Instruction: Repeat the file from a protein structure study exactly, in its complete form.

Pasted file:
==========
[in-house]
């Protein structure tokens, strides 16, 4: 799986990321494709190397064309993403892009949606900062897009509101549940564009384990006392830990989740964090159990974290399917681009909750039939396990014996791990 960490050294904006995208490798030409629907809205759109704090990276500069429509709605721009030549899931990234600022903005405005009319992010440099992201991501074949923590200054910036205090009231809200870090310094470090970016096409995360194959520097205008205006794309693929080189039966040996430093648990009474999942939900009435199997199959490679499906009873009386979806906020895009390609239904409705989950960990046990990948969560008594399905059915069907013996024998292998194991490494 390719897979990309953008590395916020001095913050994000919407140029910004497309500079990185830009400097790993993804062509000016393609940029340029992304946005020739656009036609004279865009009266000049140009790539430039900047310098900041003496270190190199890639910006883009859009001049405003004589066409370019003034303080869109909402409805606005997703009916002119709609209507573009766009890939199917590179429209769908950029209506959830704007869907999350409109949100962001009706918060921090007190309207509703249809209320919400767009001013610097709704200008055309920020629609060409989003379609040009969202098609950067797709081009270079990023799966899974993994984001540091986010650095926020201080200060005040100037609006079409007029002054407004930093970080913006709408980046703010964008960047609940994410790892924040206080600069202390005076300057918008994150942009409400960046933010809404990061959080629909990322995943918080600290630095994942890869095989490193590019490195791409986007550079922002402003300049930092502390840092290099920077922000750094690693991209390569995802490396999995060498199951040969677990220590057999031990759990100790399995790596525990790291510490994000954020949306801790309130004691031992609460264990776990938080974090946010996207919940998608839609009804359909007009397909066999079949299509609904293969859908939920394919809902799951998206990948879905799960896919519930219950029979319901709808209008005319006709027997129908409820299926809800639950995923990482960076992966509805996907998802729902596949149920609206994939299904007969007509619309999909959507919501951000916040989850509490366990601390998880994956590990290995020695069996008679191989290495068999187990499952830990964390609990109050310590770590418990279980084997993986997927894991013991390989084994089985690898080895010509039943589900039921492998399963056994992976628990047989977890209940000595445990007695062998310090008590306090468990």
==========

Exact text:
[in-house]
């Protein structure tokens, strides 16, 4: 799986990321494709190397064309993403892009949606900062897009509101549940564009384990006392830990989740964090159990974290399917681009909750039939396990014996791990 960490050294904006995208490798030409629907809205759109704090990276500069429509709605721009030549899931990234600022903005405005009319992010440099992201991501074949923590200054910036205090009231809200870090310094470090970016096409995360194959520097205008205006794309693929080189039966040996430093648990009474999942939900009435199997199959490679499906009873009386979806906020895009390609239904409705989950960990046990990948969560008594399905059915069907013996024998292998194991490494 390719897979990309953008590395916020001095913050994000919407140029910004497309500079990185830009400097790993993804062509000016393609940029340029992304946005020739656009036609004279865009009266000049140009790539430039900047310098900041003496270190190199890639910006883009859009001049405003004589066409370019003034303080869109909402409805606005997703009916002119709609209507573009766009890939199917590179429209769908950029209506959830704007869907999350409109949100962001009706918060921090007190309207509703249809209320919400767009001013610097709704200008055309920020629609060409989003379609040009969202098609950067797709081009270079990023799966899974993994984001540091986010650095926020201080200060005040100037609006079409007029002054407004930093970080913006709408980046703010964008960047609940994410790892924040206080600069202390005076300057918008994150942009409400960046933010809404990061959080629909990322995943918080600290630095994942890869095989490193590019490195791409986007550079922002402003300049930092502390840092290099920077922000750094690693991209390569995802490396999995060498199951040969677990220590057999031990759990100790399995790596525990790291510490994000954020949306801790309130004691031992609460264990776990938080974090946010996207919940998608839609009804359909007009397909066999079949299509609904293969859908939920394919809902799951998206990948879905799960896919519930219950029979319901709808209008005319006709027997129908409820299926809800639950995923990482960076992966509805996907998802729902596949149920609206994939299904007969007509619309999909959507919501951000916040989850509490366990601390998880994956590990290995020695069996008679191989290495068999187990499952830990964390609990109050310590770590418990279980084997993986997927894991013991390989084994089985690898080895010509039943589900039921492998399963056994992976628990047989977890209940000595445990007695062998310090008590306090468990």